Application Security , Cybercrime , Cyberwarfare / Nation-State Attacks
Microsoft Patches 4 Additional Exchange FlawsNSA Calls on Exchange Customers to Immediately Update
Microsoft issued patches Tuesday for four new critical vulnerabilities in the company's on-premises Exchange Server software. The flaws were discovered by the U.S. National Security Agency and disclosed to Microsoft.
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The company says customers using on-premises Exchange should prioritize these patches.
"We have not seen the vulnerabilities used in attacks against our customers. However, given recent adversary focus on Exchange, we recommend customers install the updates as soon as possible to ensure they remain protected from these and other threats," the Microsoft Security Response Center says.
The NSA joined with Microsoft in urging users to make the updates immediately.
NSA urges applying critical Microsoft patches released today, as exploitation of these #vulnerabilities could allow persistent access and control of enterprise networks.https://t.co/SYkqmjeM2h— NSA Cyber (@NSACyber) April 13, 2021
"The U.S. government will lead by example - we are requiring all agencies to immediately patch their Exchange servers as well," says Anne Neuberger, deputy national security adviser for cyber and emerging technology. "Cybersecurity is a top priority for the Biden administration, and we’re committed to sharing actionable and timely information to help the American public operate safely online."
In early March, Microsoft patched four other vulnerabilities in Exchange. The company believes a China-based group it calls Hafnium has exploited the flaws to gain persistent access to email systems, but researchers say several criminal groups have exploited the flaw.
RiskIQ estimated that in mid-March about 400,000 on-premises Exchange servers were vulnerable. Microsoft reported that as of March 26, more than 92%, or around 368,000, had been patched or mitigated.
In an unprecedented action, the FBI is now removing web shells from on-premises Microsoft Exchange servers at organizations in at least eight states that were infected in a wave of attacks earlier this year.
Additional Exchange Vulnerabilities
The four newly patched vulnerabilities are tracked as CVE-2021-28480, CVE-2021-28481, CVE-2021-28482 and CVE-2021-28483. All can lead to remote code execution if exploited, Microsoft says. On its exploitability index, the company rates each vulnerability as "exploitation more likely," which is only one slot below the most severe rating - "exploitation detected."
"Two of the four vulnerabilities (CVE-2021-28480, CVE-2021-28481) are pre-authentication, meaning an attacker does not need to authenticate to the vulnerable Exchange server to exploit the flaw," says Satnam Narang, staff research engineer with Tenable. "With the intense interest in Exchange Server since last month, it is crucial that organizations apply these Exchange Server patches immediately."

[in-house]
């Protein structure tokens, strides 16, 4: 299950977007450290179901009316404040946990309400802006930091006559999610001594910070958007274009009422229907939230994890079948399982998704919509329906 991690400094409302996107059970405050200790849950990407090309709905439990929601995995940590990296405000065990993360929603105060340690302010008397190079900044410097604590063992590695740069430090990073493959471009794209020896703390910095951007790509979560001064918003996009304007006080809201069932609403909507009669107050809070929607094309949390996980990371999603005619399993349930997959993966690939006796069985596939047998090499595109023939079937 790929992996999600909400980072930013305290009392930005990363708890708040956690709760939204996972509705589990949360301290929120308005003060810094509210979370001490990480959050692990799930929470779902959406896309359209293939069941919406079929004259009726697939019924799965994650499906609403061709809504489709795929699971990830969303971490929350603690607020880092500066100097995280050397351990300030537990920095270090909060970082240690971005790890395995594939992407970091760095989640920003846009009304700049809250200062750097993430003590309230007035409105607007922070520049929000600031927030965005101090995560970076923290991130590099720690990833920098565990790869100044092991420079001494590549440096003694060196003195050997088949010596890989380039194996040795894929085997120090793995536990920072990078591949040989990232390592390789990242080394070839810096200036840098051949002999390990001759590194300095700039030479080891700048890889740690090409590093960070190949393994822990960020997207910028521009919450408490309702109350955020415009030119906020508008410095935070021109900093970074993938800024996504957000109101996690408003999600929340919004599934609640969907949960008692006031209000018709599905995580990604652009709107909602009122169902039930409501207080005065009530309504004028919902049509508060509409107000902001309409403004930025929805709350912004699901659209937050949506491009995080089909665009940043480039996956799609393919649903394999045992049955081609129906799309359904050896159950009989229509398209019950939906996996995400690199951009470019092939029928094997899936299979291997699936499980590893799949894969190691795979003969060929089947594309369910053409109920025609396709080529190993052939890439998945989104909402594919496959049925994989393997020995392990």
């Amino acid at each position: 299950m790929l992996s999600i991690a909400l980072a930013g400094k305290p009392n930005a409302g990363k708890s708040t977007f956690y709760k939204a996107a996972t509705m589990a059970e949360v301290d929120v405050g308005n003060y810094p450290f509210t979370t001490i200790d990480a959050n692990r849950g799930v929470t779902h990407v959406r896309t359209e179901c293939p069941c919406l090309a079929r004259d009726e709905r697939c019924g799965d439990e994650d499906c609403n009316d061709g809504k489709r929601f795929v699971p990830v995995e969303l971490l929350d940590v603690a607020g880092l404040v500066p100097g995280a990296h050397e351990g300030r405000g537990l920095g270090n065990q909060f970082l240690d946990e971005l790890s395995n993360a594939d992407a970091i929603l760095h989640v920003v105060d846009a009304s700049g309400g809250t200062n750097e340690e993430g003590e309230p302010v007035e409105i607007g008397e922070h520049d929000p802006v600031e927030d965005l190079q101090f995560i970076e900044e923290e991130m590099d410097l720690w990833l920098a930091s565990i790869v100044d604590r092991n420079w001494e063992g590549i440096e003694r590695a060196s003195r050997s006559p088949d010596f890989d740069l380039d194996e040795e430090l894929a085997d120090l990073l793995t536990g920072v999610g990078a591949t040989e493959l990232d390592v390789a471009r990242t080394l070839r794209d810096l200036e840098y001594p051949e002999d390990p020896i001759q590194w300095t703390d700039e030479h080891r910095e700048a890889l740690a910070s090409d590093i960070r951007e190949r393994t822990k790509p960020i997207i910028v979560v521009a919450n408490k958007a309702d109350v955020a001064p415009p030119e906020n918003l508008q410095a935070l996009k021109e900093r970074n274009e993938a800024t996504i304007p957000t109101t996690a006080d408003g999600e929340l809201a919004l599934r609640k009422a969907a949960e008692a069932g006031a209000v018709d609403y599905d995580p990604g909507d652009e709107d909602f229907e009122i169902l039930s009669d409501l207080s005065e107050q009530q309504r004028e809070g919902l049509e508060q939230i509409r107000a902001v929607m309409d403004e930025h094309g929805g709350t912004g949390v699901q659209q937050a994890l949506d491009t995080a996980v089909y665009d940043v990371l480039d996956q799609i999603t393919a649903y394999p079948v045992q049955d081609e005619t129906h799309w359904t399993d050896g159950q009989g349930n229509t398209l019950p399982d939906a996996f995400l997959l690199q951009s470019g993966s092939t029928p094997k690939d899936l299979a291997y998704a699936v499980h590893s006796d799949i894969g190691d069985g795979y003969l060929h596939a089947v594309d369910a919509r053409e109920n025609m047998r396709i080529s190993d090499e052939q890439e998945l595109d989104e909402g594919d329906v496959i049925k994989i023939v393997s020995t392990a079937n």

Chris Goettl, senior director of security with Ivanti, does not believe these are the last of the Exchange vulnerabilities to be disclosed.
"On the heels of serious exploit activity on Microsoft Exchange, you can expect security analysts at the NSA are finding more vulnerabilities," Goettl says. "Threat actors are also swarming around Microsoft Exchange to see what more they can find as well."
In other patching moves, Microsoft also issued a patch for the zero-day vulnerability CVE-2021-28310 in Desktop Window Manager that was uncovered by Kaspersky, which believes the vulnerability is being exploited in the wild, possibly by several threat groups.
"It is an escalation of privilege exploit that is likely used together with other browser exploits to escape sandboxes or get system privileges for further access," Kaspersky says.
The Kaspersky researchers say they could not capture a full chain, so they do not know if the exploit is being used with another browser zero-day or being coupled with known, patched vulnerabilities. The zero-day flaw is an out-of-bounds write vulnerability in dwmcore.dll, which is part of Desktop Window Manager. Due to the lack of bounds checking, attackers can create a situation that allows them to write controlled data at a controlled offset using DirectComposition API, Kaspersky says.
"This would allow an attacker to execute arbitrary code, create new accounts with full privileges, access and/or delete data and install programs," Narang says.